In this scenario, interest rates would rise and bond prices would slump back to earth making those who have taken the short side of a trade in the Treasury market huge winners. Given that yields don’t exactly have much further to go down, some may consider the time ripe for a play on the short side of the Treasury market. While this may be difficult to do outside of a futures account, this trade is pretty easy to make via ETFs. Below, we highlight three such funds that can give investors access to the inverse of the Treasury curve and could benefit from a bear market in bonds:
iPath U.S. Treasury 2-Year Bear ETN ( DTUS - ETF report )
For those unwilling to take on a lot of interest rate risk, DTUS could be the way to go. This ETN, which exposes investors to credit risk of Barclays but eliminates tracking error, looks to give investors inverse access to the short side of the Treasury curve. This is done by tracking the inverse performance of the Barclays Capital 2Y US Treasury Futures Targeted Exposure Index and is one of the few options for those seeking short-durations in the space (see Do You Need A floating Rate Bond ETF?)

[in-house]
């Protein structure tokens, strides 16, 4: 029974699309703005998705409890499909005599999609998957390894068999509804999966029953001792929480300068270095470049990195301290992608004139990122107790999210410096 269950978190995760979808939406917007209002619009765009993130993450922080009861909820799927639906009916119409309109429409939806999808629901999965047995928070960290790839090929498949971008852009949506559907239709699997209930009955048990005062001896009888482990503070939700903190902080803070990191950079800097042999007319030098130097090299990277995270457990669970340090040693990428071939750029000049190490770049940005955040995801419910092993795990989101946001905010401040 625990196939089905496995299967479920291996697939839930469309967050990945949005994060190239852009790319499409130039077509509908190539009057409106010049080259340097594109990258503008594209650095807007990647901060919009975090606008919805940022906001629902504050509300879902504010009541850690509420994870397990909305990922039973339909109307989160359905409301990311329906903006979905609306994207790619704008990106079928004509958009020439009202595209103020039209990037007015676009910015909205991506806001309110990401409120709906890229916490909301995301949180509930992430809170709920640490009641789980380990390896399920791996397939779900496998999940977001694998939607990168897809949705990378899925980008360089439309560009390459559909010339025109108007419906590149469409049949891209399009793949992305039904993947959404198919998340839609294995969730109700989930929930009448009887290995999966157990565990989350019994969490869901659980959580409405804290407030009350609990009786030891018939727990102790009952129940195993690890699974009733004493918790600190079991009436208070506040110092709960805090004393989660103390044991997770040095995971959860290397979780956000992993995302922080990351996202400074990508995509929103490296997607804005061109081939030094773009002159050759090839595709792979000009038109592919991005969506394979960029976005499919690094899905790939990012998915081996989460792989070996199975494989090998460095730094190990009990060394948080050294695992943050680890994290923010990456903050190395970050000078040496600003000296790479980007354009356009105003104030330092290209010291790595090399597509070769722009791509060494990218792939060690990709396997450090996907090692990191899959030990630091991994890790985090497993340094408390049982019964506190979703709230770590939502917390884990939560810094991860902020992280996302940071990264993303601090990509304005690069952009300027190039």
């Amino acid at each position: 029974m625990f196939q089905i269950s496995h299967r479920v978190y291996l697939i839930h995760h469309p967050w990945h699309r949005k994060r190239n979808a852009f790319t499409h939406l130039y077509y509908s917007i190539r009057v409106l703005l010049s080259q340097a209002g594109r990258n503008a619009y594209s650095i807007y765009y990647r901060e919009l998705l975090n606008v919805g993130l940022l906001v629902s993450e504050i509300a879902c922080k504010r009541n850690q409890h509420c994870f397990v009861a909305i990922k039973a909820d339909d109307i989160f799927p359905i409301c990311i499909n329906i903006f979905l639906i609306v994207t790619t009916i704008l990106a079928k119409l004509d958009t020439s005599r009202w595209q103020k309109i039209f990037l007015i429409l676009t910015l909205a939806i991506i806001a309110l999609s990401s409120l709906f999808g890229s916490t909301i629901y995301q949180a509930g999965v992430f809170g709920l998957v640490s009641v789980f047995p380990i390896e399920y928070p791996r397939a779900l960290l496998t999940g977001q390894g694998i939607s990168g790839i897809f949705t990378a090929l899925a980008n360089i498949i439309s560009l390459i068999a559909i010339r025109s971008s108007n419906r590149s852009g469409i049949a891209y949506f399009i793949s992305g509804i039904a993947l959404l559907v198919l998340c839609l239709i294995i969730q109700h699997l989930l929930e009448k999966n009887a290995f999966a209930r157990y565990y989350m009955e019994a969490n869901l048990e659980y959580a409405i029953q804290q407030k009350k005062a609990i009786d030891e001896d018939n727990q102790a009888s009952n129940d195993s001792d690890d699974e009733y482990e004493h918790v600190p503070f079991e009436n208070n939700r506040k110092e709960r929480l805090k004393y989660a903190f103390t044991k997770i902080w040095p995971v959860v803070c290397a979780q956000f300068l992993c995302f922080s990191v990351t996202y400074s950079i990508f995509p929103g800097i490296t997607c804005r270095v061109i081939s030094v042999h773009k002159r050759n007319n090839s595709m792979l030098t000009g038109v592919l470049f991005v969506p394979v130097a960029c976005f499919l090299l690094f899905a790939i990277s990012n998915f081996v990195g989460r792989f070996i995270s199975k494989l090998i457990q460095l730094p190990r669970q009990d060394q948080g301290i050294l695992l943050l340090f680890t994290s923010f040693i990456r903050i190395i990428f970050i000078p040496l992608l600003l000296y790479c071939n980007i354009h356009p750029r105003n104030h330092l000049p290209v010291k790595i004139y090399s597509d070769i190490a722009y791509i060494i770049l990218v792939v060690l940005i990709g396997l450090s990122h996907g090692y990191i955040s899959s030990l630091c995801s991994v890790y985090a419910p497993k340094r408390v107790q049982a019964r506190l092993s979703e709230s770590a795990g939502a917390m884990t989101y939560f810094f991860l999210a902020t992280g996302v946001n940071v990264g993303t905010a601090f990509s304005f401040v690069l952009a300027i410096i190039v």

The fund charges 75 basis points a year and does low volume of about 7,200 shares a day. This comes on AUM of about $17.4 million for this fund that was launched in August of 2010. In terms of performance, DTUS has fallen by about 16.6% in the past year as the bull market in bonds has stormed on. However, the fund has lost just 2.4% in the past quarter as the Treasury market has run into some resistance in terms of pushing yields even lower.